The Labor party says it will release the economic modelling behind the controversial budget measure to reduce aged care funding by $1.2 billion if elected, but maintains it cannot reverse the changes.
Shayne Neumann, the party’s spokesperson on ageing, said that Labor had to make “tough calls” to bring the budget back in line.
In addition to releasing the modelling, Labor would undertake a review of the Aged Care Funding Instrument (ACFI) as part of the review of the aged care reforms, due to be tabled in mid-2017, which would be “independent, transparent, consultative and thorough,” Mr Neumann told Australian Ageing Agenda.
“I want to see the implications… the sector is telling me it’s a much greater impact and I want to know whether that’s the case, because at this point in time the government has not cooperated to reveal information to us,” he said.
However, Labor would not commit to a cost of care study, which aged care providers have repeatedly called for over the past 20 years. Greens Senator Rachel Siewert recently told AAA her party supported an independent cost of care study.
“I want to see what the review says before we commit ourselves to a cost of care study,” said Mr Neumann. “I’m not going to prejudge that and make those announcements during the course of the campaign. It might be that the review could call for that.”
Addressing wages within workforce policy
Labor recently announced that if elected it would work with sector stakeholders – such as providers and unions – to develop an aged care workforce strategy within the first 100 days of taking office.
During the last federal Labor government, a $1.1 billion workforce supplement was a central component of the aged care reforms, which aimed to improve wages in the sector. The measure was subsequently disbanded by the Coalition government.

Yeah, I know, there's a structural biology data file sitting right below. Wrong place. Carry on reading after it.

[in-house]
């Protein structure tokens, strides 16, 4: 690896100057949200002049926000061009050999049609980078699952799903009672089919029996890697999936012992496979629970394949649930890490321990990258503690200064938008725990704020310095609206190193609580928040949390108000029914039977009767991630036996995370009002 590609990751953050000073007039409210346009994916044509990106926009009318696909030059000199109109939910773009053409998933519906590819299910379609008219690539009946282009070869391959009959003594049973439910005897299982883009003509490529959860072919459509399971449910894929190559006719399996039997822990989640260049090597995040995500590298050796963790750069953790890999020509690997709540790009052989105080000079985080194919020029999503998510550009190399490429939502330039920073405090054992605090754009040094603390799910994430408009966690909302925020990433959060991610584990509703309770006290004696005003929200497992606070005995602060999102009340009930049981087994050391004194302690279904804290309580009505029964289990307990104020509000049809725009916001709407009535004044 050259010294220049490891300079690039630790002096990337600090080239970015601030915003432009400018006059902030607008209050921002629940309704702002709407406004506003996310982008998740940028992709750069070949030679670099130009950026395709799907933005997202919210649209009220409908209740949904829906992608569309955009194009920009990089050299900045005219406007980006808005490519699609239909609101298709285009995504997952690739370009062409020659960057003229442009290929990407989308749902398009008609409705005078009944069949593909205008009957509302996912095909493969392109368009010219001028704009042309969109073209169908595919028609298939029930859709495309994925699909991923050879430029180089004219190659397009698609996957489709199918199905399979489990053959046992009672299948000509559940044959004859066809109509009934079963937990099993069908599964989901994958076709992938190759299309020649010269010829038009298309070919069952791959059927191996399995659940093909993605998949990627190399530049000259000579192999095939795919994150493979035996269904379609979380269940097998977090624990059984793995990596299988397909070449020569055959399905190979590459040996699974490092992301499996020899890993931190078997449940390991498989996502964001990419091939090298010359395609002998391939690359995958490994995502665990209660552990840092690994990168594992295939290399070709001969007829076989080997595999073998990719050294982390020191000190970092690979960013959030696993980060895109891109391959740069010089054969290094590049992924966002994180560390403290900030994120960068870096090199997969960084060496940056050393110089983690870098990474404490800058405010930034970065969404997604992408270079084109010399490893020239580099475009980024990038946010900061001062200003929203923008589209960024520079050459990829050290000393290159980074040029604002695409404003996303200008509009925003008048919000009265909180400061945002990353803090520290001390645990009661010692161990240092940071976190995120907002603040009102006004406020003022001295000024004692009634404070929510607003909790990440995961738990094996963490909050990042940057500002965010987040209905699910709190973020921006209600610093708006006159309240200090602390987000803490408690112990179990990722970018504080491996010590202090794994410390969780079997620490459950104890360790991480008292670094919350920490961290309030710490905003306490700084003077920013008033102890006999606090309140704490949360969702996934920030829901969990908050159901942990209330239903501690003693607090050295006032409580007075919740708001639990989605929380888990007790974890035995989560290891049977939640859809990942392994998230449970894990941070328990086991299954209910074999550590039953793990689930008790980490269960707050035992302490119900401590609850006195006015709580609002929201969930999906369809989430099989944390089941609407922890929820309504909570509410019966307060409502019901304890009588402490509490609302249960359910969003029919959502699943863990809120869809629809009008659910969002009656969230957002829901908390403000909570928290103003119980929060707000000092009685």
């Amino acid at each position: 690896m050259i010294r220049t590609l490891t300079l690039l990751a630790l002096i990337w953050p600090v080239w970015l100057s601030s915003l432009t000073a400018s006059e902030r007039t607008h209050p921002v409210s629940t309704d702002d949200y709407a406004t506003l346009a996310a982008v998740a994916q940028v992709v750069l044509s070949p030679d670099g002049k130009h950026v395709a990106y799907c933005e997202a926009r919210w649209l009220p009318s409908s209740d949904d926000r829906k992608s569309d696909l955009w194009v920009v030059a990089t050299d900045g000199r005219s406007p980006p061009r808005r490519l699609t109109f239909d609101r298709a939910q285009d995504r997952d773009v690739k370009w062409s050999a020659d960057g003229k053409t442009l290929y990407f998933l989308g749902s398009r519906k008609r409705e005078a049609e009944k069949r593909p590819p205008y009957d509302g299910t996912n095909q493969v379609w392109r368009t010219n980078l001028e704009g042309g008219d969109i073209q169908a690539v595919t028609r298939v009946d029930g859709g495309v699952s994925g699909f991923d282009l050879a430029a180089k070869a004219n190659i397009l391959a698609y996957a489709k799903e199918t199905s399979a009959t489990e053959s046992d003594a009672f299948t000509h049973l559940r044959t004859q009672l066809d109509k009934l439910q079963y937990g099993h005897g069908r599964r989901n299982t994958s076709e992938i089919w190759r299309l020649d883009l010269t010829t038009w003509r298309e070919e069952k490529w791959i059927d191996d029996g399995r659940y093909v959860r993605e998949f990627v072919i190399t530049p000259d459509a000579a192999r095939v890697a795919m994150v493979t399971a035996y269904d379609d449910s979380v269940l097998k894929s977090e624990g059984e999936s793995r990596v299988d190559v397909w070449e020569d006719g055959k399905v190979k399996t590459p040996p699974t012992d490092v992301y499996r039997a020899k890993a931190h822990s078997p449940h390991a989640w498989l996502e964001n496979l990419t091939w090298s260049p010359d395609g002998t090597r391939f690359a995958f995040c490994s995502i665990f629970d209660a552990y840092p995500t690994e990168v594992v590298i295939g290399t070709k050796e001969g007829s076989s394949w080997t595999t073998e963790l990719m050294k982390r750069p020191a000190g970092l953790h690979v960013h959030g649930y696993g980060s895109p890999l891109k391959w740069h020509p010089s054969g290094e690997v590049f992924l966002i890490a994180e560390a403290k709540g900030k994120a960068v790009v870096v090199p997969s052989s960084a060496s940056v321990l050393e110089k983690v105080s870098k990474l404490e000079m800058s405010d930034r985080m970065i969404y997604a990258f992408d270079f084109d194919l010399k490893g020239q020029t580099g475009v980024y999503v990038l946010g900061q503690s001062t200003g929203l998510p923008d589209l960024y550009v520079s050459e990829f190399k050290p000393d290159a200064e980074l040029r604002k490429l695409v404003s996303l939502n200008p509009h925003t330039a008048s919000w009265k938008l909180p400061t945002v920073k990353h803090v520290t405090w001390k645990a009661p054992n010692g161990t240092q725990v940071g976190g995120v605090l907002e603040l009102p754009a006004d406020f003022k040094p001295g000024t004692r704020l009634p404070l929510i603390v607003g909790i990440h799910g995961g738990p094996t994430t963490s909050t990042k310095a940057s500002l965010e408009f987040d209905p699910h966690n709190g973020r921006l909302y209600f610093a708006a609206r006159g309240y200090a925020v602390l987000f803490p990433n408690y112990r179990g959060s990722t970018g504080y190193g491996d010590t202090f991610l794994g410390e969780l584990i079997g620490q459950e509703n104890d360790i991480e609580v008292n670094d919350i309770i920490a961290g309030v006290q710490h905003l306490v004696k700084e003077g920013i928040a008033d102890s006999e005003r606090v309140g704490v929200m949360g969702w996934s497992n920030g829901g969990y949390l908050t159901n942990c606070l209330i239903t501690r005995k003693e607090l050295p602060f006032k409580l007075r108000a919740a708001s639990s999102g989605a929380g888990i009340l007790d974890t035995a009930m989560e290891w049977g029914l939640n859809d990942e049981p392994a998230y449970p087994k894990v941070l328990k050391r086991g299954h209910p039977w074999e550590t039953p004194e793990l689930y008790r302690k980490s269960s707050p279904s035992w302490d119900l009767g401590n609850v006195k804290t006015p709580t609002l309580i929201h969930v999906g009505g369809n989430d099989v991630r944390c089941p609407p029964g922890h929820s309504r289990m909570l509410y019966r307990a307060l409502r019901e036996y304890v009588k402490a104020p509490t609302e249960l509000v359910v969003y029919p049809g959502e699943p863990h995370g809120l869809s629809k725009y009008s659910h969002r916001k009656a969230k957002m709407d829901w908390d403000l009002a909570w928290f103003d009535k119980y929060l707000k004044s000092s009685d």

Asked whether a re-elected Labor government would look to include a similar wages instrument in its workforce strategy, Mr Neumann said that was not a proposal this election, but added that it was clear “the market hasn’t worked and we need to take a different approach.”
“We need to look at all aspects of the workforce development strategy, that is including how do we get more money into the sector and make it an attractive career to people,” he said.
Policies on ageing, aged care
Mr Neumann said Labor had taken a broader perspective than purely focusing on aged care and its policies included having a dedicated minister for ageing, and an inter-government strategy for an “age-friendly nation” to tackle issues such as age-friendly communities and mature age employment.
Labor would also “re-calibrate” the existing Dementia and Aged Care Services Fund (DACS) into an “active ageing fund” to focus on areas including dementia and falls prevention, and would be indexed to increase over the forward estimates, he said.
Labor ‘supportive of general direction’ of roadmap
Labor has been non-committal on the proposals outlined in the Aged Care Sector Committee’s roadmap for reform. Previously Mr Neumann has argued the current reforms should be implemented fully before more ambitious measures are embarked on.
Asked for Labor’s position on the key recommendations, Mr Neumann said the roadmap was described as a “discussion starter” and it would be “foolish” to commit to the proposals without looking at the budgetary consequences.
“It certainly provides some direction in terms of improving consumer control, good quality aged care and opening up the sector with market reforms. Now Labor has been the party of those types of reforms through Living Longer Living Better, so of course we’re supportive of the general direction of the roadmap,” he said.
As part of our Election 2016 coverage, Australian Ageing Agenda has also sought an interview with Minister for Aged Care Sussan Ley, but is currently awaiting a response.
More AAA election coverage:
- Cost of care study needed in wake of ACFI cuts: Siewert
- Call for major parties to prioritise policies for an ageing Australia
- Seniors’ party puts superannuation, ageing on election agenda
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